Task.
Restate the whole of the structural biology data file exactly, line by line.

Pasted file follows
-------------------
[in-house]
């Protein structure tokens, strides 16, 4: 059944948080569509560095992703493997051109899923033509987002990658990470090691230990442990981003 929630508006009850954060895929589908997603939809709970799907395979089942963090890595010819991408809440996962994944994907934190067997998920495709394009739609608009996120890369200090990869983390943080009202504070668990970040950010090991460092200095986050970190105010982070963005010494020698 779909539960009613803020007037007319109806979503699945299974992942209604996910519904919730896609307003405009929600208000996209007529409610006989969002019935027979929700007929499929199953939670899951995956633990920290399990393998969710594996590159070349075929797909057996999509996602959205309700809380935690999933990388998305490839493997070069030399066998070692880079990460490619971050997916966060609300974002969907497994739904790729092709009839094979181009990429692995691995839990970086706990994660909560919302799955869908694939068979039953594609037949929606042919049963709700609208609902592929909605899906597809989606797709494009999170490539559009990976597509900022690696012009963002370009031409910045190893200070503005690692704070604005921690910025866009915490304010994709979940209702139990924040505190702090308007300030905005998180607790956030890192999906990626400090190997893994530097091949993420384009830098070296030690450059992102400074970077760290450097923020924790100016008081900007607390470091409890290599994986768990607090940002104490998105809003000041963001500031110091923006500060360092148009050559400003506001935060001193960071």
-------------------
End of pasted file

[in-house]
């Protein structure tokens, strides 16, 4: 059944948080569509560095992703493997051109899923033509987002990658990470090691230990442990981003 929630508006009850954060895929589908997603939809709970799907395979089942963090890595010819991408809440996962994944994907934190067997998920495709394009739609608009996120890369200090990869983390943080009202504070668990970040950010090991460092200095986050970190105010982070963005010494020698 779909539960009613803020007037007319109806979503699945299974992942209604996910519904919730896609307003405009929600208000996209007529409610006989969002019935027979929700007929499929199953939670899951995956633990920290399990393998969710594996590159070349075929797909057996999509996602959205309700809380935690999933990388998305490839493997070069030399066998070692880079990460490619971050997916966060609300974002969907497994739904790729092709009839094979181009990429692995691995839990970086706990994660909560919302799955869908694939068979039953594609037949929606042919049963709700609208609902592929909605899906597809989606797709494009999170490539559009990976597509900022690696012009963002370009031409910045190893200070503005690692704070604005921690910025866009915490304010994709979940209702139990924040505190702090308007300030905005998180607790956030890192999906990626400090190997893994530097091949993420384009830098070296030690450059992102400074970077760290450097923020924790100016008081900007607390470091409890290599994986768990607090940002104490998105809003000041963001500031110091923006500060360092148009050559400003506001935060001193960071």